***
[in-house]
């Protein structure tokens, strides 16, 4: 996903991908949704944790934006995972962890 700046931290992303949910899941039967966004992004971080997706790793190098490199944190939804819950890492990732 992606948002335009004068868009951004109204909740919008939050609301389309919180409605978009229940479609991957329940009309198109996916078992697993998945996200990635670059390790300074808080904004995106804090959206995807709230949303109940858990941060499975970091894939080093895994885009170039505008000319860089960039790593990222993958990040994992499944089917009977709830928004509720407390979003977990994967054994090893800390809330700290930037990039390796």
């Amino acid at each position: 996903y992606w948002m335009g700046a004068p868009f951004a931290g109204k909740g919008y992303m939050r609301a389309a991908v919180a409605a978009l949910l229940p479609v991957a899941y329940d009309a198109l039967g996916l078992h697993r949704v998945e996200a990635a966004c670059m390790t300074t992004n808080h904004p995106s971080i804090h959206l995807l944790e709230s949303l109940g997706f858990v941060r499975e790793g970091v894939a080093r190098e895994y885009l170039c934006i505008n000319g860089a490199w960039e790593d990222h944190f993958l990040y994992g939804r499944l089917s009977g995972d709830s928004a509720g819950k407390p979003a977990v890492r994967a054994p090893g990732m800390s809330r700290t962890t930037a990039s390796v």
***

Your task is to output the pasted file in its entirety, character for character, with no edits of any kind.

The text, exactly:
[in-house]
């Protein structure tokens, strides 16, 4: 996903991908949704944790934006995972962890 700046931290992303949910899941039967966004992004971080997706790793190098490199944190939804819950890492990732 992606948002335009004068868009951004109204909740919008939050609301389309919180409605978009229940479609991957329940009309198109996916078992697993998945996200990635670059390790300074808080904004995106804090959206995807709230949303109940858990941060499975970091894939080093895994885009170039505008000319860089960039790593990222993958990040994992499944089917009977709830928004509720407390979003977990994967054994090893800390809330700290930037990039390796």
């Amino acid at each position: 996903y992606w948002m335009g700046a004068p868009f951004a931290g109204k909740g919008y992303m939050r609301a389309a991908v919180a409605a978009l949910l229940p479609v991957a899941y329940d009309a198109l039967g996916l078992h697993r949704v998945e996200a990635a966004c670059m390790t300074t992004n808080h904004p995106s971080i804090h959206l995807l944790e709230s949303l109940g997706f858990v941060r499975e790793g970091v894939a080093r190098e895994y885009l170039c934006i505008n000319g860089a490199w960039e790593d990222h944190f993958l990040y994992g939804r499944l089917s009977g995972d709830s928004a509720g819950k407390p979003a977990v890492r994967a054994p090893g990732m800390s809330r700290t962890t930037a990039s390796v």